Ray

Poor pic of MCB in NY Times

30 posts in this topic

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This is not the dancer's fault at all--WHO decided that this was a picture worthy of inclusion in the NY Times?

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Agreed. Oscar Hidalgo, credited as the photographer, has done other work for the NY Times in Miami, including a couple of similarly awkward dance photographs. He is not a dance photographer per se.

This is just a portion of the photograph. To see the full photograph, here's a link to the Times article.

http://www.nytimes.c...d.html?_r=1

Those wanting to discuss the story of Edward Villella's forced retirement (as opposed to the photography), here's the thread for that topic.

http://balletalert.i...611#entry294611

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They could have cropped her out and the photo would have been fine...

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Agreed, I was almost as taken aback by this picture as from the news of Villella being forced out. How unflattering for the poor dancer! The LA Times often posts pictures like this of dancers and I just have to wonder who approved them.

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I noticed too. But I wasn't surprised because there was a similarly awkward photo in the NYT just last week, of Marcelo Gomes and Maria Riccetto in the ABT City Center season. Gomes flies in the air, looking stupendous, while Riccetto is caught in mid-movement awkwardness. Couldn't they find something better?

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I'll post the dissenting opinion and say that on the contrary the photograph by Oscar Hildago is a good one, and somewhat in the same character as that of Villella by Bill Eppridge on the second page. It shows a good contrast between the soloist and the corps.

Most contemporary dance photography tends to be overly romantic, and as photography, less adventurous than the choreography being photographed. It doesn't report.

As a something of an antidote, check out the "shockingly banal" photographs that Walker Evans did for Fortune magazine ("The Boom in Ballet") and which were also published in Lincoln Kirstein's dance journal - was it called Dance Index? Also Alexi Brodovitch's photos in his book Ballet have some bite to them. Here are Evans' outakes:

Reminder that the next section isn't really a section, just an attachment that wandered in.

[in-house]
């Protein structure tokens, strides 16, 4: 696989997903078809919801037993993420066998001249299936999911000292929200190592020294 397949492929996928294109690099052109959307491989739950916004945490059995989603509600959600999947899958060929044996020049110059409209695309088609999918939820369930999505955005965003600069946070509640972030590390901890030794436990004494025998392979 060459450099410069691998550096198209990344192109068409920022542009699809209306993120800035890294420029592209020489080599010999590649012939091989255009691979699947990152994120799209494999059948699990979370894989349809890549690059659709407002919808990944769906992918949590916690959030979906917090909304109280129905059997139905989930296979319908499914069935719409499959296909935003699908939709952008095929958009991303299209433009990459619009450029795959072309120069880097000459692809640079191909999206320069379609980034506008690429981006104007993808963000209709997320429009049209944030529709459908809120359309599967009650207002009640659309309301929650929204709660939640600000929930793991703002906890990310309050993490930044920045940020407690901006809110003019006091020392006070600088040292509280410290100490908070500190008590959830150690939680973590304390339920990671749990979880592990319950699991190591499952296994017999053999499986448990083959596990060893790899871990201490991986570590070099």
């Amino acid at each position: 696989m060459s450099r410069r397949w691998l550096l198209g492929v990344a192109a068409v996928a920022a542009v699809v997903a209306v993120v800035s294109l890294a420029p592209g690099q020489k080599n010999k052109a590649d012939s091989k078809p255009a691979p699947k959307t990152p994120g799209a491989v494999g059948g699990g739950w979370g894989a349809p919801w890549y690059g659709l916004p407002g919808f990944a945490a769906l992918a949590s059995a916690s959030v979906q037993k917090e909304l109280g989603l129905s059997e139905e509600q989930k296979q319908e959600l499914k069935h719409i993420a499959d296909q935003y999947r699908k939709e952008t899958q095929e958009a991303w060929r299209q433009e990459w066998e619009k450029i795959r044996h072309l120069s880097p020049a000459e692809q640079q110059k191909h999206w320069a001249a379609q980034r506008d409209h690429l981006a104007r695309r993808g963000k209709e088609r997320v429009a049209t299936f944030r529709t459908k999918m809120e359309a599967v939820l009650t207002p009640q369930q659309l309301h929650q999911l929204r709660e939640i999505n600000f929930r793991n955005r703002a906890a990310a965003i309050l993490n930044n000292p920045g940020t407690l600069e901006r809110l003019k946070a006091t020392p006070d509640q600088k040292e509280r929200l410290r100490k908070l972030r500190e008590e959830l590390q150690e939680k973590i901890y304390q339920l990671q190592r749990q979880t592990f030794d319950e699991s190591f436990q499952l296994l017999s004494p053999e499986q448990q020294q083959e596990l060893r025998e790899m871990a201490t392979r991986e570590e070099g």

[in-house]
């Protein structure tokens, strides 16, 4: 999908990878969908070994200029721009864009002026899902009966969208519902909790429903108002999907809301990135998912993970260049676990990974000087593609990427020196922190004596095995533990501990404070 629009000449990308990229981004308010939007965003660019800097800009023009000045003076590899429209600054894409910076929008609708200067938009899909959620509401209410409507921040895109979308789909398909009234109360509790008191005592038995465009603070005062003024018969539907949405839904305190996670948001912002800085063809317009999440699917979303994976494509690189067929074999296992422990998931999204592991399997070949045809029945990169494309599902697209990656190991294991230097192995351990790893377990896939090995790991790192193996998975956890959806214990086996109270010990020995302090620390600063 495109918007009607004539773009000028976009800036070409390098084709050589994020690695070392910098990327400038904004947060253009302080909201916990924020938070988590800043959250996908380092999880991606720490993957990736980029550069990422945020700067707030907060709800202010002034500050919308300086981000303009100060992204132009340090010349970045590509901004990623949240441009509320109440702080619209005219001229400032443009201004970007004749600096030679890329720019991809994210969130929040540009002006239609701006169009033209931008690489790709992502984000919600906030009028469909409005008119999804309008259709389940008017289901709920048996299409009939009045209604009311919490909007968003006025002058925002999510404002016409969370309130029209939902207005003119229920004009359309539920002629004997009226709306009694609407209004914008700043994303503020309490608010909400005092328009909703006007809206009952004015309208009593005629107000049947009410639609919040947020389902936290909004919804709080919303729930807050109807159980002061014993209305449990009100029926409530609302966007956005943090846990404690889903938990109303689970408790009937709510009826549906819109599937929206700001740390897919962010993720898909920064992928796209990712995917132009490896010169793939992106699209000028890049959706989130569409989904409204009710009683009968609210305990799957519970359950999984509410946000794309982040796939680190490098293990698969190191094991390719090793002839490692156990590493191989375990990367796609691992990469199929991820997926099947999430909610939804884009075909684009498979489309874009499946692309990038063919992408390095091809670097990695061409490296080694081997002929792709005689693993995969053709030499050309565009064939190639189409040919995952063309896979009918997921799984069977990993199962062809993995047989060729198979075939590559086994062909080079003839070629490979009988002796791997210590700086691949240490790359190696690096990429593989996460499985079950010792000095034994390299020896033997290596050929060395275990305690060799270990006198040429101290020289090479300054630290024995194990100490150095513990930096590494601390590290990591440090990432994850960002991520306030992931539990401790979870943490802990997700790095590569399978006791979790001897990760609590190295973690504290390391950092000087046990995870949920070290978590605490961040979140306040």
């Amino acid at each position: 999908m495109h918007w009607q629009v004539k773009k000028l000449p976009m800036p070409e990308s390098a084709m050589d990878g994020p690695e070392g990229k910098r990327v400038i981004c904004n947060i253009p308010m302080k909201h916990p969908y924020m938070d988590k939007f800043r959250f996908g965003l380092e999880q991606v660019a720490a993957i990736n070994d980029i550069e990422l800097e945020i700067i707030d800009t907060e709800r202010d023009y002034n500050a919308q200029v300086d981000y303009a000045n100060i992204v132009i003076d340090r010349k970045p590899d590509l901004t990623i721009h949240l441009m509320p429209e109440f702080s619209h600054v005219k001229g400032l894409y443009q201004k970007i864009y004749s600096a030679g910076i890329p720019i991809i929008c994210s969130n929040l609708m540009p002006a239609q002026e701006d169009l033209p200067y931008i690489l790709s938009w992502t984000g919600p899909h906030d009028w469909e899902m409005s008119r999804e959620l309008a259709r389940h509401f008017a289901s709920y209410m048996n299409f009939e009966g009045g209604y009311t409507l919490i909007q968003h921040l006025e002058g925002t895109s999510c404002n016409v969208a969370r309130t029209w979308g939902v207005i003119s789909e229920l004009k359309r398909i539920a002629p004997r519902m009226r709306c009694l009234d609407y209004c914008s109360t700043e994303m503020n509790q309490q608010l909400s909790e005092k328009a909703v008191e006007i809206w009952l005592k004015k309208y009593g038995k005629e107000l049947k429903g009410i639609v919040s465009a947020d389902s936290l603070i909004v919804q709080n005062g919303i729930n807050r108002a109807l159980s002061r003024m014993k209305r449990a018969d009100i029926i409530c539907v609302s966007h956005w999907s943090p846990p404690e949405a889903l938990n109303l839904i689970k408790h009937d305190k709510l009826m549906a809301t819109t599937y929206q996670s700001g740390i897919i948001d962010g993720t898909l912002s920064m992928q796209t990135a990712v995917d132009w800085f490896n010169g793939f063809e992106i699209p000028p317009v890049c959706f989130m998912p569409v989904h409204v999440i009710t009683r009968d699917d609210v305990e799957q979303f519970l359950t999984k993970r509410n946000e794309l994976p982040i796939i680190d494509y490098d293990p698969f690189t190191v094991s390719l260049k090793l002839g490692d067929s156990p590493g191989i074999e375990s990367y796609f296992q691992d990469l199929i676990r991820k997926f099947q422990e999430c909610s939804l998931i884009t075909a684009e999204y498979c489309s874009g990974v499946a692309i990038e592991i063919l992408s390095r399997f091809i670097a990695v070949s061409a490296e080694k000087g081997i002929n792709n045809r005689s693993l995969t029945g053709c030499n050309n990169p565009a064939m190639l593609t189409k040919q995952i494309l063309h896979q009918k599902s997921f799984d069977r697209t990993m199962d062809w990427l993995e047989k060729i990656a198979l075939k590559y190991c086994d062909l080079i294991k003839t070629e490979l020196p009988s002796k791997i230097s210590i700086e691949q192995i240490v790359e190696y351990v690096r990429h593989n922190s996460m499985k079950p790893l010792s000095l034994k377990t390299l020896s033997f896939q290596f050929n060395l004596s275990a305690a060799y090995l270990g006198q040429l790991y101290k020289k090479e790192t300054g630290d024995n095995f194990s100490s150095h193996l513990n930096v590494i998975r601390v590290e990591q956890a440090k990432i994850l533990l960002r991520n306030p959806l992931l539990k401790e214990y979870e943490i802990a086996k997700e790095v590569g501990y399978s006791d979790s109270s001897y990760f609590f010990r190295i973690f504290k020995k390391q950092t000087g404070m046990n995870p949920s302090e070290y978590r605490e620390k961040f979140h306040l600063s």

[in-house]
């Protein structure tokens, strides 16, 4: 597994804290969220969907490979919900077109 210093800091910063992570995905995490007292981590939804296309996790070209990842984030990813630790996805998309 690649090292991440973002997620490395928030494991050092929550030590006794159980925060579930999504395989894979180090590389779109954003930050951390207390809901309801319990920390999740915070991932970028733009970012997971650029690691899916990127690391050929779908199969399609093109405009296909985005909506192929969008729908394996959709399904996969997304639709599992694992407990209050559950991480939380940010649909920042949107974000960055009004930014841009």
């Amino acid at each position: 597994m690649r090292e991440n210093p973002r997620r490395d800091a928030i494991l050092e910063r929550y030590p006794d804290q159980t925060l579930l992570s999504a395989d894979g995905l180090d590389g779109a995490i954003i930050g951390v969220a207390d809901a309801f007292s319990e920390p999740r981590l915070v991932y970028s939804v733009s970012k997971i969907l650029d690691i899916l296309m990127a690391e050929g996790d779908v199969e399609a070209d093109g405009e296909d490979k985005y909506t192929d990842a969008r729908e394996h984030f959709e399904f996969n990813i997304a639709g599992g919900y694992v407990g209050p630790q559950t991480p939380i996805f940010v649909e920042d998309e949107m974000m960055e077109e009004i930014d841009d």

http://www.metmuseum...190029001?img=1

Also a bit unvarnished:

H Cartier-Bresson at Magnum:

http://www.magnumpho...&PN=2&CT=Search

http://www.magnumpho...SH=1&SF=1&PPM=0

http://www.magnumpho...PN=19&CT=Search

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I'll post the dissenting opinion and say that on the contrary the photograph by Oscar Hildago is a good one, and somewhat in the same character as that of Villella by Bill Eppridge on the second page. It shows a good contrast between the soloist and the corps.

Most contemporary dance photography tends to be overly romantic, and as photography, less adventurous than the choreography being photographed. It doesn't report.

As a something of an antidote, check out the "shockingly banal" photographs that Walker Evans did for Fortune magazine ("The Boom in Ballet") and which were also published in Lincoln Kirstein's dance journal - was it called Dance Index? Also Alexi Brodovitch's photos in his book Ballet have some bite to them. Here are Evans' outakes:

http://www.metmuseum...190029001?img=1

Also a bit unvarnished:

H Cartier-Bresson at Magnum:

http://www.magnumpho...&PN=2&CT=Search

http://www.magnumpho...SH=1&SF=1&PPM=0

http://www.magnumpho...PN=19&CT=Search

Quiggin,

What a great resource.

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A real treasure---but---the photos on the metmuseum are are mislabeled---the ballet is Danses Concertantes (with the Berman costumes) as performed by the Ballet Russe. The 1945 date is correct---that's the way it was! Lindgren, Boris, Tallchief and Franklin are easily spotted.

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And Danilova. (I wondered about the company.)

Thanks for that treat, Quiggin. "The gods at play" always comes to my mind when I see dance rehearsal, even in still images. (The bemused Franklin in frame #DP50268 is one of my favorites here!)

It may be a personal quirk, but I don't usually like performance photos because they're usually timed to show achieved poses without the movement. I'll grant that the MCB Divertimento No. 15 shot here doesn't flatter the ballerina (Jennifer Kronenberg?), but it has the virtue for me of showing her on the edge of her pose - just leaving it or just reaching it - not static but implying movement.

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This photo disturbed me when I saw it and most of the photos of the Suzanne Farrell Ballet did, too, as they were in the same vein. It used to be that many local reviews were written by those with no or little knowledge of ballet; now, the photos are suffering from the same treatment by editors who have no eye for beauty in movement.

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I'm with Jack.

Here are my reasons, for I actively LIKE this photo

The dancer looks so active and alive and delightful.